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I am a huge believer in taking a proactive approach to life, everywhere! I remember listening to Jimmy Johnson, the former super-bowl winning coach of the Dallas Cowboys in the 90’s, talk about another team running up the score on the loser. His perspective, which may seem a little harsh, was that the loosing team had no business complaining, instead they should get better so that running up the score never happens to them again. The essence of this perspective is to never ever blame another but to take total responsibility for your life and the outcomes in it. From a Spiritual perspective, everything in our reality is created by each of us, though not necessarily consciously.

Learning to live life proactively is a fantastic way to create your destiny as opposed to waiting for life to happen. Far too many people take a passive approach to life or at best their approach is mixed. In other words, many of us are proactive in one area, such as business, and then passive in another area such as intimacy. Sometimes, the reverse is true. Very few people are proactive across the board. And yet, if we peer into the life of an amazing person, such as Oprah, we see a very proactive approach everywhere!

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I recently read an article in the Westport News by Mark Mathias on the years of hard work, dedication, decisions, and obstacles involved in the successful landing of the Mars rover, Curiosity. “While we all learn from our mistakes,” he said, “it’s fair to say that the successes are a whole lot more fun.”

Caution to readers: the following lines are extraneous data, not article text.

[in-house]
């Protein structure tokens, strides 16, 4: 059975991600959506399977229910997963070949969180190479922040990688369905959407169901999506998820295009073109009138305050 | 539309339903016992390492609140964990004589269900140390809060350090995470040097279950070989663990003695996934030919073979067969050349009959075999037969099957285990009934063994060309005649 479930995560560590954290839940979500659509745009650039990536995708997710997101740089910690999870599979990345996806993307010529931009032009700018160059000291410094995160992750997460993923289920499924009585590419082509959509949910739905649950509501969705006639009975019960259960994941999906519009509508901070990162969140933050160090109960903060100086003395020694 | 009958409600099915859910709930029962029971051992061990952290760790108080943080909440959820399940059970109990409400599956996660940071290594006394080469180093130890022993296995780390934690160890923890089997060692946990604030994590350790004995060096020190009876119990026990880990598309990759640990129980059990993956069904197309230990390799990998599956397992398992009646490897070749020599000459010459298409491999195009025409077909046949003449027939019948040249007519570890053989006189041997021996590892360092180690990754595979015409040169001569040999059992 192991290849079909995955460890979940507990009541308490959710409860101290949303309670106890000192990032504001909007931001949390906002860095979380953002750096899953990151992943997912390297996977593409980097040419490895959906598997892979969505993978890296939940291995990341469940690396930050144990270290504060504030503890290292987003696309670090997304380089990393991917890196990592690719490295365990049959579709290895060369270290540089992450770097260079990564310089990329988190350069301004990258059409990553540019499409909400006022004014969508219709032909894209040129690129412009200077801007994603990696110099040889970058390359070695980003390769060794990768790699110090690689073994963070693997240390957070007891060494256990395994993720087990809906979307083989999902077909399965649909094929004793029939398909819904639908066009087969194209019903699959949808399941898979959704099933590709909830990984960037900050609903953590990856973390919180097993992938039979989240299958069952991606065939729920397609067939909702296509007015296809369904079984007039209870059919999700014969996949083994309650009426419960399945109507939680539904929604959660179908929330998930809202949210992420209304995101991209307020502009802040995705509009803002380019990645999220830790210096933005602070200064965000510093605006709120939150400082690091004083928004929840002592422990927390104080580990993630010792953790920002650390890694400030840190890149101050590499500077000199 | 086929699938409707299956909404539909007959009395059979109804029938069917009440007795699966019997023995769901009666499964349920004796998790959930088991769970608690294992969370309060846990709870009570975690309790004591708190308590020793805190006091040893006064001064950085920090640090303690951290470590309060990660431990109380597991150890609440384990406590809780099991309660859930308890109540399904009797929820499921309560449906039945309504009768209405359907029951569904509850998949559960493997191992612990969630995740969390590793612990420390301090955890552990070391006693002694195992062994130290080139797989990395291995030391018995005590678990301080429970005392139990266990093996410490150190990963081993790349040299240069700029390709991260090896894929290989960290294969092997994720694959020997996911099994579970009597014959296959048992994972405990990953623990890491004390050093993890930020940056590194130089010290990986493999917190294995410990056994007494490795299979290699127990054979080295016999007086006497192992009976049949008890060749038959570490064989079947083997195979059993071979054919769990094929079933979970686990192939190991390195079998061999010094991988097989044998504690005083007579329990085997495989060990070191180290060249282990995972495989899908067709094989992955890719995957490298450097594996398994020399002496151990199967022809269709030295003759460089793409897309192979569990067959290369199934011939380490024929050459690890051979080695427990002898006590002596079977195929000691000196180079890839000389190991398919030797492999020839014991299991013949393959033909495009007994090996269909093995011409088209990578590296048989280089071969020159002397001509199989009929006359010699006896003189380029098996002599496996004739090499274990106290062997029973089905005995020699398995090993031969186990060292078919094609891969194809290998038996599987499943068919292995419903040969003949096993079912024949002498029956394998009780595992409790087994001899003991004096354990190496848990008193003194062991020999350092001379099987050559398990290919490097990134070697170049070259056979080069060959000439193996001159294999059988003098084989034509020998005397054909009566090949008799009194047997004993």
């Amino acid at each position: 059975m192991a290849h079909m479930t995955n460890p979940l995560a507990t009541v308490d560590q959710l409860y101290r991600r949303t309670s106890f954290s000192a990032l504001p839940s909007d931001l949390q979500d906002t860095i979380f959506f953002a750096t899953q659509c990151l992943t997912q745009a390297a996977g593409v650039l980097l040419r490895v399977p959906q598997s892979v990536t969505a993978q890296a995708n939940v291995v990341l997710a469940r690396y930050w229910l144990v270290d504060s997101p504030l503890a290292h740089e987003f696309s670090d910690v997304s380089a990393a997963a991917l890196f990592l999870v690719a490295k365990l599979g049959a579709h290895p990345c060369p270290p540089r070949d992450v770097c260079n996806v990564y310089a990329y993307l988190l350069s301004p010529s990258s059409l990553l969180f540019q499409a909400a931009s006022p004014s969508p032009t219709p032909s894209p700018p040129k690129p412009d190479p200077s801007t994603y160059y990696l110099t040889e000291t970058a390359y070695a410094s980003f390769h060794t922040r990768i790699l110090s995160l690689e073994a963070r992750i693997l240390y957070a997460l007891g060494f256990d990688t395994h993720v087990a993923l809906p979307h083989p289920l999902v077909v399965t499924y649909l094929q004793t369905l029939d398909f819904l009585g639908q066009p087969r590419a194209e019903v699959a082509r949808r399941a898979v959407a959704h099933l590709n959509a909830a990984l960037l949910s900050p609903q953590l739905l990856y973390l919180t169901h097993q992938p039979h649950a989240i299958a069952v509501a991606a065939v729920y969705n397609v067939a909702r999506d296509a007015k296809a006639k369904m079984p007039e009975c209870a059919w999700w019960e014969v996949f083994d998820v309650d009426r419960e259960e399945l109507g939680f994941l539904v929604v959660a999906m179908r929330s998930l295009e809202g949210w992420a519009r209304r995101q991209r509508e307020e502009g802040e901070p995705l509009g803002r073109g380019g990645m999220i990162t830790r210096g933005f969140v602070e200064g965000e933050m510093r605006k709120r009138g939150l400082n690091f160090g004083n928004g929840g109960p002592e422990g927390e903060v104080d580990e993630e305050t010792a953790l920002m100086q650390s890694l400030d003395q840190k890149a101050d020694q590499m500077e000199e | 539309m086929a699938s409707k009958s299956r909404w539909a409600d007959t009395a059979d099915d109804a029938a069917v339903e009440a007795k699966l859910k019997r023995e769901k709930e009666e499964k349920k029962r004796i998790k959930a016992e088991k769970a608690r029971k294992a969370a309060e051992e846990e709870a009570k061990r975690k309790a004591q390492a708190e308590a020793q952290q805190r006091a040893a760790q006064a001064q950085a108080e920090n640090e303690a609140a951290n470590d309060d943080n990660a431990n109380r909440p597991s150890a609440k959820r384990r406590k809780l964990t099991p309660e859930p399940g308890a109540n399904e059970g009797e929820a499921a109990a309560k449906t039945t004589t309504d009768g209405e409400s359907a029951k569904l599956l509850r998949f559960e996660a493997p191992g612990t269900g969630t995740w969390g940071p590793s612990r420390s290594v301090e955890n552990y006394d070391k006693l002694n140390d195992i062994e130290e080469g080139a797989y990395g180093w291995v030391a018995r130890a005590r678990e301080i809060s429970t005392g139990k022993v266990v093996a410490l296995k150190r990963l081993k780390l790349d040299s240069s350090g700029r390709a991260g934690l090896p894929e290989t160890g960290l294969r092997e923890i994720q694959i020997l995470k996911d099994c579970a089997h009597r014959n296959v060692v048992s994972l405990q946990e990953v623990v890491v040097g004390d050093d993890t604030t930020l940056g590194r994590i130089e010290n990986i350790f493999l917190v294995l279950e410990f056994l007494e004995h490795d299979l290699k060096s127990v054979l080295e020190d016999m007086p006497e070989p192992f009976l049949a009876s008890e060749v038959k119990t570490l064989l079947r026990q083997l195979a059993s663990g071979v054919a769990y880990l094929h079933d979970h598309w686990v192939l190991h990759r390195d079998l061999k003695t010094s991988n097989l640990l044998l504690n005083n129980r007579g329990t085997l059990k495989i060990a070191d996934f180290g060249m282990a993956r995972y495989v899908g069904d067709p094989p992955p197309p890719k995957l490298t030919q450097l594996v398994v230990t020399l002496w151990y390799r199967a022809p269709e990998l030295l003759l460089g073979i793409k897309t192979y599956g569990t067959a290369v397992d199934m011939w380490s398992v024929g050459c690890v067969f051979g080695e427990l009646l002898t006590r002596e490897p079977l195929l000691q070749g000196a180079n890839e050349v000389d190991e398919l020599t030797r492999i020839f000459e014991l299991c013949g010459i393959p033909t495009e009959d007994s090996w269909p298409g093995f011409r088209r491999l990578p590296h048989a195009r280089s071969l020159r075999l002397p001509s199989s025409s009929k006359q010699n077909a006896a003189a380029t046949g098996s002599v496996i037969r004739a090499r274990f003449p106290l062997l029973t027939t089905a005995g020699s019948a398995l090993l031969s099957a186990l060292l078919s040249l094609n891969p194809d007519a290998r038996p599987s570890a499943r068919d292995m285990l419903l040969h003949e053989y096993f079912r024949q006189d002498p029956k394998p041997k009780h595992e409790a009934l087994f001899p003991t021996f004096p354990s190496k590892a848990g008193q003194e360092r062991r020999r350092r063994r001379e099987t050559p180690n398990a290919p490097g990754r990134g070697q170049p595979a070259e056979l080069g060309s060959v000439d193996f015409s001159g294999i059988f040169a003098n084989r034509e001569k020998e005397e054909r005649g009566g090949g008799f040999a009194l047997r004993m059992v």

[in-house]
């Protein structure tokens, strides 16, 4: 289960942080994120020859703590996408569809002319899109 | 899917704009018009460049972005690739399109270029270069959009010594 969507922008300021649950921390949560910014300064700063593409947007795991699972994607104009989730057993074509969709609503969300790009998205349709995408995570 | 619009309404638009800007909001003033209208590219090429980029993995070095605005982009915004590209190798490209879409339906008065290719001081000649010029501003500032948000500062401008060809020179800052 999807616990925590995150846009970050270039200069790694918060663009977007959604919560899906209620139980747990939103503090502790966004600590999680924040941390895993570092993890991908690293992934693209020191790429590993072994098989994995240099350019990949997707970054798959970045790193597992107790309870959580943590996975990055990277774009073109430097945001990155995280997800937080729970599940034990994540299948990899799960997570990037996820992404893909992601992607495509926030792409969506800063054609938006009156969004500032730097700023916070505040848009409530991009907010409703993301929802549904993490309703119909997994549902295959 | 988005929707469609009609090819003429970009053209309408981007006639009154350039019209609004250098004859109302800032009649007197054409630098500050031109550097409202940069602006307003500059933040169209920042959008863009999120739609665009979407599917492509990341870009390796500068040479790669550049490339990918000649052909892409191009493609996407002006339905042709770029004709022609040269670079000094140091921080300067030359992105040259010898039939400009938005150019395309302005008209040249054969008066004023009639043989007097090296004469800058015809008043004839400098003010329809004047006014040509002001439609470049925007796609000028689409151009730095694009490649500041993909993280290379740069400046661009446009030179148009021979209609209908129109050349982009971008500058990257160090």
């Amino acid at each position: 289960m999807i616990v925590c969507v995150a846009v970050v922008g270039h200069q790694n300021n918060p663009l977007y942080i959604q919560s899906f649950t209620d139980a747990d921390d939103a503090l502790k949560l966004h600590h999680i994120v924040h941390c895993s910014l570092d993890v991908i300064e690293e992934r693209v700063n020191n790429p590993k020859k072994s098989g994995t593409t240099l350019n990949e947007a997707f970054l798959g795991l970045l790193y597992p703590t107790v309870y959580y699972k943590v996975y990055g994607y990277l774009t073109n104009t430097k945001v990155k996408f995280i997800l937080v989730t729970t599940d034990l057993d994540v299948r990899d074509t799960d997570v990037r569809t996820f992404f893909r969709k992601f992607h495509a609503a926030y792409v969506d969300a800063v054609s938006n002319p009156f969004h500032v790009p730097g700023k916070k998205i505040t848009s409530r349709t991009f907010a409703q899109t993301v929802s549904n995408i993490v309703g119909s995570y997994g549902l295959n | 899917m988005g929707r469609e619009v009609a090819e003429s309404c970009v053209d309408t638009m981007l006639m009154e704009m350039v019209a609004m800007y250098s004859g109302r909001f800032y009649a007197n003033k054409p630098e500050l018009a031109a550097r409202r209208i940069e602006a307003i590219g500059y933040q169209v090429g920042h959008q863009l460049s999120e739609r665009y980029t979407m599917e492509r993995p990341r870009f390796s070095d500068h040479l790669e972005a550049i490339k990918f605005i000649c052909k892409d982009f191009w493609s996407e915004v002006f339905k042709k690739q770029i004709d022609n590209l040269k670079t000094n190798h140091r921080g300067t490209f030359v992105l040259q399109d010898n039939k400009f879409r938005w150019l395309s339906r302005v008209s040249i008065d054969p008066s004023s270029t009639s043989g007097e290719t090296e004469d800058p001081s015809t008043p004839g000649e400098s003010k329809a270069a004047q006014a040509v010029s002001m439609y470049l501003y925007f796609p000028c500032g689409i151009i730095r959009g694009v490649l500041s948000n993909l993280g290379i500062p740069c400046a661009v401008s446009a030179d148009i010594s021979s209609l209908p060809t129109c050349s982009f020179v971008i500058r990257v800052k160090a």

Yesterday, I was on the golf course with my twin brother and he asked me how to overcome the all the mistakes he’s made in his life, especially those regarding his trading account. “As you are know,” I said, “We can’t take back the past. The best we can do to overcome the past, is to focus on two things; creativity and presence. By being more present and creative, we will build new neuropathways to replace the old one’s that are running regret, shame, anger, negativity, and a host of other negative thoughts and emotions that are counterproductive to success in life and business.” He nodded several times and said, “It’s not easy.”

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In the world of insurance and financial planning the basic game-plan to build a successful business is to meet at least ten new prospective clients each week by scheduling at least fifteen appointments every week. The idea is that two of these meetings will turn into sales and another three may continue to be prospects. Notice that on average only two out of ten actual appointments become sales. In order to schedule all those meetings, it may take hundreds of phone calls and emails as well. In other words, there is a lot of potential and actual rejection involved.

Over the years I’ve coached quite a few people in professions where networking and prospecting is fundamental to success. Salespeople, marketers, network marketers, small business and medical practice owners all come to mind.  One theme that consistently emerges is fear of success, which often manifests as avoidance. Not surprisingly, this theme tends to reoccur as people reach different levels of success.

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